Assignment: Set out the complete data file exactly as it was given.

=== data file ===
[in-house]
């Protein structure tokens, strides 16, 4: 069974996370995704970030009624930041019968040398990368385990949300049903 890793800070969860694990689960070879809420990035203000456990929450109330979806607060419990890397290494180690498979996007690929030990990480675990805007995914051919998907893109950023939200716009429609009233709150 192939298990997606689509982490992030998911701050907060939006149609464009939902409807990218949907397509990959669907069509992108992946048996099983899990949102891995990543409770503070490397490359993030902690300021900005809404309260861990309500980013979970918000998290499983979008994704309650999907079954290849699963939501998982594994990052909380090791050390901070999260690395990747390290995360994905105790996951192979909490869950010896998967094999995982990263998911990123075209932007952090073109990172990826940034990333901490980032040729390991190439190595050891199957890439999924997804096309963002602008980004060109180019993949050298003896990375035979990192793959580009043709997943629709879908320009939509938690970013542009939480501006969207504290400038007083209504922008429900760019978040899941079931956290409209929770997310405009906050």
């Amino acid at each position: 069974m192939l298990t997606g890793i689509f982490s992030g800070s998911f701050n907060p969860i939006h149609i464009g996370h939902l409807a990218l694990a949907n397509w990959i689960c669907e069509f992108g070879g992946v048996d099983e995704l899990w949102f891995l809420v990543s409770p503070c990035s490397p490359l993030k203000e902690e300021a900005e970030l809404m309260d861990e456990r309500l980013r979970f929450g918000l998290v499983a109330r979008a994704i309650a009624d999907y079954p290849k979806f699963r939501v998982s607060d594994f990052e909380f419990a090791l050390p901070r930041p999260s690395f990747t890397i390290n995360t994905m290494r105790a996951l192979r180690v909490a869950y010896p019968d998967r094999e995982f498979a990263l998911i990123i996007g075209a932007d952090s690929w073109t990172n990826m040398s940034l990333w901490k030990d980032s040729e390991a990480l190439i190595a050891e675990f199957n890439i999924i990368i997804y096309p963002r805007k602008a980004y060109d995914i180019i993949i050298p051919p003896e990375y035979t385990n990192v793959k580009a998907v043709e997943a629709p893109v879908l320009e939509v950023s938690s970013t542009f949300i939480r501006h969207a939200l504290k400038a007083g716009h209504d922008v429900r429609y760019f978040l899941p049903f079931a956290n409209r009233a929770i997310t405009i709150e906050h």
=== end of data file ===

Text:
[in-house]
């Protein structure tokens, strides 16, 4: 069974996370995704970030009624930041019968040398990368385990949300049903 890793800070969860694990689960070879809420990035203000456990929450109330979806607060419990890397290494180690498979996007690929030990990480675990805007995914051919998907893109950023939200716009429609009233709150 192939298990997606689509982490992030998911701050907060939006149609464009939902409807990218949907397509990959669907069509992108992946048996099983899990949102891995990543409770503070490397490359993030902690300021900005809404309260861990309500980013979970918000998290499983979008994704309650999907079954290849699963939501998982594994990052909380090791050390901070999260690395990747390290995360994905105790996951192979909490869950010896998967094999995982990263998911990123075209932007952090073109990172990826940034990333901490980032040729390991190439190595050891199957890439999924997804096309963002602008980004060109180019993949050298003896990375035979990192793959580009043709997943629709879908320009939509938690970013542009939480501006969207504290400038007083209504922008429900760019978040899941079931956290409209929770997310405009906050």
């Amino acid at each position: 069974m192939l298990t997606g890793i689509f982490s992030g800070s998911f701050n907060p969860i939006h149609i464009g996370h939902l409807a990218l694990a949907n397509w990959i689960c669907e069509f992108g070879g992946v048996d099983e995704l899990w949102f891995l809420v990543s409770p503070c990035s490397p490359l993030k203000e902690e300021a900005e970030l809404m309260d861990e456990r309500l980013r979970f929450g918000l998290v499983a109330r979008a994704i309650a009624d999907y079954p290849k979806f699963r939501v998982s607060d594994f990052e909380f419990a090791l050390p901070r930041p999260s690395f990747t890397i390290n995360t994905m290494r105790a996951l192979r180690v909490a869950y010896p019968d998967r094999e995982f498979a990263l998911i990123i996007g075209a932007d952090s690929w073109t990172n990826m040398s940034l990333w901490k030990d980032s040729e390991a990480l190439i190595a050891e675990f199957n890439i999924i990368i997804y096309p963002r805007k602008a980004y060109d995914i180019i993949i050298p051919p003896e990375y035979t385990n990192v793959k580009a998907v043709e997943a629709p893109v879908l320009e939509v950023s938690s970013t542009f949300i939480r501006h969207a939200l504290k400038a007083g716009h209504d922008v429900r429609y760019f978040l899941p049903f079931a956290n409209r009233a929770i997310t405009i709150e906050h």